I’m an avid fan of the University of Kentucky athletic programs. While I support all the teams of my beloved alma mater, my allegiances are most deeply tied to the football and men’s basketball teams (and yes, those are listed in order of importance to me). As much as I am pro-Wildcats, I am almost equally anti-Cardinals. In fact, one of the more mind-boggling things to me is when someone insists they cheer for both the Cats and the Cards. Brothers and sisters, these things ought not to be so! It’s UK or UofL. It’s Cats or Cards. It’s blue or red. It’s right or wrong, respectively. To be for one is to be against the other. When it comes to this rivalry, there is no room for neutral ground!
In the grand scheme of things, sports rivalries are trivial—all in good fun, as they say. But today’s text presents us with a rivalry that isn’t trivial at all. It’s a rivalry of epic and eternal proportions. It’s the rivalry between good and evil, between light and darkness, between God and Satan. To set the scene, Jesus delivers a man from physical and spiritual bondage and is immediately confronted by the Pharisees, who reject the notion that Jesus is operating with any sort of divine authority and power. Instead, they attribute his supernatural healing and power to works of evil. After breaking down the faulty logic of their accusation, Jesus lays before them an ultimatum: you’re either with me or you’re against me.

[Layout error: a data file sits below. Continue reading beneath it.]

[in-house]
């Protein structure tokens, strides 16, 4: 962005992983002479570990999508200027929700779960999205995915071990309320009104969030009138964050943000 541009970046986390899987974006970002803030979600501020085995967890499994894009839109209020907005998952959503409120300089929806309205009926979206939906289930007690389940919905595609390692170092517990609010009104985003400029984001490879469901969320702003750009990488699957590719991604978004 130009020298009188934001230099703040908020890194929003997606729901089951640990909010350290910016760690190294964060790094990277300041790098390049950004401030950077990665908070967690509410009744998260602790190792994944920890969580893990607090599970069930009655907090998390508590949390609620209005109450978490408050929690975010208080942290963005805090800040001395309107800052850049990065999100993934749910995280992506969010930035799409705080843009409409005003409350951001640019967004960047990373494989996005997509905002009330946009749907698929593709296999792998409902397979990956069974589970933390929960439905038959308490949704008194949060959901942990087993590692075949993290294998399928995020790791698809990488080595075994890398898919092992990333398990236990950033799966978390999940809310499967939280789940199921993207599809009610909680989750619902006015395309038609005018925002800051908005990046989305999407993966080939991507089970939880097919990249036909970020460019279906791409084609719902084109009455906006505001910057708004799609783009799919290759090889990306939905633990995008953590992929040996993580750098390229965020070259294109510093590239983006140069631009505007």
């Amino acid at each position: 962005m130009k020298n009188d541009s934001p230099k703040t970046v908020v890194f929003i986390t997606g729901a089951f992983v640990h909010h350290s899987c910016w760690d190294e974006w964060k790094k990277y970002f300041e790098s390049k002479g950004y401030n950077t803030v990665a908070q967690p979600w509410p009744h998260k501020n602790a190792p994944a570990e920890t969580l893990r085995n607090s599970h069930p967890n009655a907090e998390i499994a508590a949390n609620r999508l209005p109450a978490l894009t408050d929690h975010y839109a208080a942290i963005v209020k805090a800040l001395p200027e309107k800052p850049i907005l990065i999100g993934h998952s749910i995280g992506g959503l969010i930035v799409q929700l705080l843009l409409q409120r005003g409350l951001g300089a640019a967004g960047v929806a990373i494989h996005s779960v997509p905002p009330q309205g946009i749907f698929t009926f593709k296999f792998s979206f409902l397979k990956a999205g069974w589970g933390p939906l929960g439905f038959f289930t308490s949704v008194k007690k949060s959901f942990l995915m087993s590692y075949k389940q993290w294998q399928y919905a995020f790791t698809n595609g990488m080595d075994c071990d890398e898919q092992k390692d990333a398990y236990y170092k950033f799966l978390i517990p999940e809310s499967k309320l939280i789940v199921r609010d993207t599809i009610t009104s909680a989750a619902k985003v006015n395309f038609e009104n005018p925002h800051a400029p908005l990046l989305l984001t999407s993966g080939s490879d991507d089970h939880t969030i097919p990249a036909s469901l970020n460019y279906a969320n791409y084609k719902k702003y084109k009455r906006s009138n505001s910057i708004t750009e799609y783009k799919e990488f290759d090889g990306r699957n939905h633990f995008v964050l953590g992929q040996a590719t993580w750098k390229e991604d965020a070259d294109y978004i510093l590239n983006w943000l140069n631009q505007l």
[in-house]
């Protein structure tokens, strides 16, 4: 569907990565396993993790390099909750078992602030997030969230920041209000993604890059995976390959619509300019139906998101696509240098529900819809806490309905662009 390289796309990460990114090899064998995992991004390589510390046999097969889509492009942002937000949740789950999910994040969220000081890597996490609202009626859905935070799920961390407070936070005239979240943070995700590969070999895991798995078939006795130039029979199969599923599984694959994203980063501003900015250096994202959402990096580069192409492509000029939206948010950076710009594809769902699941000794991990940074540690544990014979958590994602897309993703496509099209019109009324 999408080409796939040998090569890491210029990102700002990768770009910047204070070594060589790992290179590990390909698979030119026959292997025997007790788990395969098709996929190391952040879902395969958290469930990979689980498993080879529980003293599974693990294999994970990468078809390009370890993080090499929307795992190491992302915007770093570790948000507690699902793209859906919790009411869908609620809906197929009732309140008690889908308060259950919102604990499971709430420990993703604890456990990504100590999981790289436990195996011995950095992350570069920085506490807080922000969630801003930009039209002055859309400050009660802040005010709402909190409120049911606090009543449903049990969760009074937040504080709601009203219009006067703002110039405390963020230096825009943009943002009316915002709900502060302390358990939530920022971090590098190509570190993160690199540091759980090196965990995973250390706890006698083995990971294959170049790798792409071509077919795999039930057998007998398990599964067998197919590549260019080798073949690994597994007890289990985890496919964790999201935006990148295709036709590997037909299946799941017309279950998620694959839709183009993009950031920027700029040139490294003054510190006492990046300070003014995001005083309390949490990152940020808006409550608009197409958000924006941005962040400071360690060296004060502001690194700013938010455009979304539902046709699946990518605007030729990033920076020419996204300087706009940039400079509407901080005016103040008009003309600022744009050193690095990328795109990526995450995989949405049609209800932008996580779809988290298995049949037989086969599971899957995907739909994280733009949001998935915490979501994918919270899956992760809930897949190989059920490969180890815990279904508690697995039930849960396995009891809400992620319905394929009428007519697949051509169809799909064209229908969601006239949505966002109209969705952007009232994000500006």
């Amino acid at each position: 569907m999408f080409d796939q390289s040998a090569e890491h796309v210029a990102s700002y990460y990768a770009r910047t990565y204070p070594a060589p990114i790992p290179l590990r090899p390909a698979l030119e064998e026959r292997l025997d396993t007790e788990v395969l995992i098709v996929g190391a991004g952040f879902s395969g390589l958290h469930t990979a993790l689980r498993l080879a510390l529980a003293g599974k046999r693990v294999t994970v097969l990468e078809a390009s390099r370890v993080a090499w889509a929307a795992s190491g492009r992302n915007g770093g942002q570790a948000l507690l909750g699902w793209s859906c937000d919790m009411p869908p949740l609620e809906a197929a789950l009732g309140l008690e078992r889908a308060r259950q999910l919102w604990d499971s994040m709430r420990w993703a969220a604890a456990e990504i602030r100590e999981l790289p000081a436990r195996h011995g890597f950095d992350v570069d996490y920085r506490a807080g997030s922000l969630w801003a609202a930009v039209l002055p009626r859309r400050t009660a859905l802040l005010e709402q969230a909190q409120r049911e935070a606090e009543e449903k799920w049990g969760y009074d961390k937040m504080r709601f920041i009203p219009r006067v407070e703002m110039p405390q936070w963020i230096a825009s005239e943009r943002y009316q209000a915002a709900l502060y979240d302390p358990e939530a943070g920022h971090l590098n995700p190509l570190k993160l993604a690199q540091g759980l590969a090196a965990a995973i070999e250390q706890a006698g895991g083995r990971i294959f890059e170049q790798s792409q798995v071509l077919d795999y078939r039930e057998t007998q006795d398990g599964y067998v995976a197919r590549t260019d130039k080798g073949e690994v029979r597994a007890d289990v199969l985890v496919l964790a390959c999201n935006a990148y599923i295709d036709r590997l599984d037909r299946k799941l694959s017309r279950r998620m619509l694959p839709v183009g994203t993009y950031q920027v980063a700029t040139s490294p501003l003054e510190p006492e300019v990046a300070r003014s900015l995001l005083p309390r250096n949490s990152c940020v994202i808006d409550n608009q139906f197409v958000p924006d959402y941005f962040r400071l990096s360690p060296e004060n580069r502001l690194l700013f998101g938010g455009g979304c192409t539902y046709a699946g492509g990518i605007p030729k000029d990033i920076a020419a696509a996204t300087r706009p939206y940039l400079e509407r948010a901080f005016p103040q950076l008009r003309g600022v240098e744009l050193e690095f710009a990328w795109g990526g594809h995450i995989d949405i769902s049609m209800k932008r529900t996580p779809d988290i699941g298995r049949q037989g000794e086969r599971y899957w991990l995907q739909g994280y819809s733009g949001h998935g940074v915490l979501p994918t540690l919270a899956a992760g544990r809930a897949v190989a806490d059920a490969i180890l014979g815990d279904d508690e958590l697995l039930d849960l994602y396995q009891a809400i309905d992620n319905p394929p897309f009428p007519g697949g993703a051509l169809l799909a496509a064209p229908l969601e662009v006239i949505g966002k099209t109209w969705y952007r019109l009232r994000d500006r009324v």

The point is clear: with Jesus, there is no neutral ground. To reject any part of Jesus—his commands, his teachings, his perfect life, his substitutionary death in our place for our sin—is to be against him. And while being against a sports team is mere fun and games (typed with one hand while throwing the “L’s down” hand gesture with the other), Scripture would testify with clarity, frequency, and urgency that we do not want to find ourselves pitted against Jesus, God incarnate on the day of judgment.
The Pharisees were put on notice, and so are we. We are for Jesus, or we are against him. There is no third option, no riding the fence, no room for indecision. In Jesus’ ultimatum, the words of Joshua reverberate powerfully onto the pages of the New Testament: “choose this day whom you will serve” (Joshua 24:15).